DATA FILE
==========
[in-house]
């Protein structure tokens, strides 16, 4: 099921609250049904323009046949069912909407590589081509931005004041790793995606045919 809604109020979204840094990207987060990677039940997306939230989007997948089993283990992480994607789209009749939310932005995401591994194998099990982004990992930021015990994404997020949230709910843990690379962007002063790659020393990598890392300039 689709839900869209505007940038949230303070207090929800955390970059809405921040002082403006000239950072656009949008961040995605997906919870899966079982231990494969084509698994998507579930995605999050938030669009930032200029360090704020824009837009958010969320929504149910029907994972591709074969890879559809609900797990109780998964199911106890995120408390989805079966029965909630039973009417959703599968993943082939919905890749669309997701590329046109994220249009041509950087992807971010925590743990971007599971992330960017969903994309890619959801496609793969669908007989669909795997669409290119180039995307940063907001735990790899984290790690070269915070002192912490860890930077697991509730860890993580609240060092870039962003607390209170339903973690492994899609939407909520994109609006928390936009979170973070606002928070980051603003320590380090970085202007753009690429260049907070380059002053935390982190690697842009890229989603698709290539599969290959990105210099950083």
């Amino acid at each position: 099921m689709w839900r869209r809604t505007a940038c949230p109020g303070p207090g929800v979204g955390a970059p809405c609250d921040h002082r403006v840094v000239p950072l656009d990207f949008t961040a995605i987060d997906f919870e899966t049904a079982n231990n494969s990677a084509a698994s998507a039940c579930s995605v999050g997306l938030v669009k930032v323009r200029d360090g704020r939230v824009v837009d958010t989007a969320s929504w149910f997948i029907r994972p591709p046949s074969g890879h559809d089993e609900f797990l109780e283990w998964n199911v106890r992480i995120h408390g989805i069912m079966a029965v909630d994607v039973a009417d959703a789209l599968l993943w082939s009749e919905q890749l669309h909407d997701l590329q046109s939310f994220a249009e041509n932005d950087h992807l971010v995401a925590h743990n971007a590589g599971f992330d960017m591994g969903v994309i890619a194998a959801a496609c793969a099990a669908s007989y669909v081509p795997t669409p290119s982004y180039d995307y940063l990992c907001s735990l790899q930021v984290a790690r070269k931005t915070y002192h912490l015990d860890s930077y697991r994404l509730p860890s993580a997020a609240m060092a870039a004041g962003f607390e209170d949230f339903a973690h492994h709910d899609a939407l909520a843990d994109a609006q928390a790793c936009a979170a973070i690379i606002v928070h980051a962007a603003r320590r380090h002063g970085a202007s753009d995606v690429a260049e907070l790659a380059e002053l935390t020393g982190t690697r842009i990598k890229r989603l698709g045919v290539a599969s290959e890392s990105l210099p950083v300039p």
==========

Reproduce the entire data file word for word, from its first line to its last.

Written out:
[in-house]
């Protein structure tokens, strides 16, 4: 099921609250049904323009046949069912909407590589081509931005004041790793995606045919 809604109020979204840094990207987060990677039940997306939230989007997948089993283990992480994607789209009749939310932005995401591994194998099990982004990992930021015990994404997020949230709910843990690379962007002063790659020393990598890392300039 689709839900869209505007940038949230303070207090929800955390970059809405921040002082403006000239950072656009949008961040995605997906919870899966079982231990494969084509698994998507579930995605999050938030669009930032200029360090704020824009837009958010969320929504149910029907994972591709074969890879559809609900797990109780998964199911106890995120408390989805079966029965909630039973009417959703599968993943082939919905890749669309997701590329046109994220249009041509950087992807971010925590743990971007599971992330960017969903994309890619959801496609793969669908007989669909795997669409290119180039995307940063907001735990790899984290790690070269915070002192912490860890930077697991509730860890993580609240060092870039962003607390209170339903973690492994899609939407909520994109609006928390936009979170973070606002928070980051603003320590380090970085202007753009690429260049907070380059002053935390982190690697842009890229989603698709290539599969290959990105210099950083």
């Amino acid at each position: 099921m689709w839900r869209r809604t505007a940038c949230p109020g303070p207090g929800v979204g955390a970059p809405c609250d921040h002082r403006v840094v000239p950072l656009d990207f949008t961040a995605i987060d997906f919870e899966t049904a079982n231990n494969s990677a084509a698994s998507a039940c579930s995605v999050g997306l938030v669009k930032v323009r200029d360090g704020r939230v824009v837009d958010t989007a969320s929504w149910f997948i029907r994972p591709p046949s074969g890879h559809d089993e609900f797990l109780e283990w998964n199911v106890r992480i995120h408390g989805i069912m079966a029965v909630d994607v039973a009417d959703a789209l599968l993943w082939s009749e919905q890749l669309h909407d997701l590329q046109s939310f994220a249009e041509n932005d950087h992807l971010v995401a925590h743990n971007a590589g599971f992330d960017m591994g969903v994309i890619a194998a959801a496609c793969a099990a669908s007989y669909v081509p795997t669409p290119s982004y180039d995307y940063l990992c907001s735990l790899q930021v984290a790690r070269k931005t915070y002192h912490l015990d860890s930077y697991r994404l509730p860890s993580a997020a609240m060092a870039a004041g962003f607390e209170d949230f339903a973690h492994h709910d899609a939407l909520a843990d994109a609006q928390a790793c936009a979170a973070i690379i606002v928070h980051a962007a603003r320590r380090h002063g970085a202007s753009d995606v690429a260049e907070l790659a380059e002053l935390t020393g982190t690697r842009i990598k890229r989603l698709g045919v290539a599969s290959e890392s990105l210099p950083v300039p």